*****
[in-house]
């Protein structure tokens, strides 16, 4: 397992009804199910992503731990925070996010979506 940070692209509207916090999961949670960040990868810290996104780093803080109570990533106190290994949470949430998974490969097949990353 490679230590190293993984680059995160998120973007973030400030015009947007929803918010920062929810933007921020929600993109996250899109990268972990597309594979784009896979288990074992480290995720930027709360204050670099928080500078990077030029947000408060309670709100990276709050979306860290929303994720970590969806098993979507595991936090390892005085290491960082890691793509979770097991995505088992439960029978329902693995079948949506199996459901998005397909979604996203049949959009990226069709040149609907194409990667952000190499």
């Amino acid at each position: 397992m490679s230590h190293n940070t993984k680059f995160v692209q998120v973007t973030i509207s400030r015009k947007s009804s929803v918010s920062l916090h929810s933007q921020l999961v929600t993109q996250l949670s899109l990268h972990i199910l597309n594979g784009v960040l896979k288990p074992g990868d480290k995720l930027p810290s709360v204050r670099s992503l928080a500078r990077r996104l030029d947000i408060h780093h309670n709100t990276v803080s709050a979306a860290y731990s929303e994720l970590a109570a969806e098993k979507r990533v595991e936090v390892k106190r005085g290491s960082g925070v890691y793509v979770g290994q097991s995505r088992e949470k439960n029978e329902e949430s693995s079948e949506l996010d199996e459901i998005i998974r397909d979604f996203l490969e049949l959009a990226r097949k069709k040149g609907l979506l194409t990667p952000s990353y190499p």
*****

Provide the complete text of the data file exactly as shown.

[in-house]
């Protein structure tokens, strides 16, 4: 397992009804199910992503731990925070996010979506 940070692209509207916090999961949670960040990868810290996104780093803080109570990533106190290994949470949430998974490969097949990353 490679230590190293993984680059995160998120973007973030400030015009947007929803918010920062929810933007921020929600993109996250899109990268972990597309594979784009896979288990074992480290995720930027709360204050670099928080500078990077030029947000408060309670709100990276709050979306860290929303994720970590969806098993979507595991936090390892005085290491960082890691793509979770097991995505088992439960029978329902693995079948949506199996459901998005397909979604996203049949959009990226069709040149609907194409990667952000190499």
């Amino acid at each position: 397992m490679s230590h190293n940070t993984k680059f995160v692209q998120v973007t973030i509207s400030r015009k947007s009804s929803v918010s920062l916090h929810s933007q921020l999961v929600t993109q996250l949670s899109l990268h972990i199910l597309n594979g784009v960040l896979k288990p074992g990868d480290k995720l930027p810290s709360v204050r670099s992503l928080a500078r990077r996104l030029d947000i408060h780093h309670n709100t990276v803080s709050a979306a860290y731990s929303e994720l970590a109570a969806e098993k979507r990533v595991e936090v390892k106190r005085g290491s960082g925070v890691y793509v979770g290994q097991s995505r088992e949470k439960n029978e329902e949430s693995s079948e949506l996010d199996e459901i998005i998974r397909d979604f996203l490969e049949l959009a990226r097949k069709k040149g609907l979506l194409t990667p952000s990353y190499p």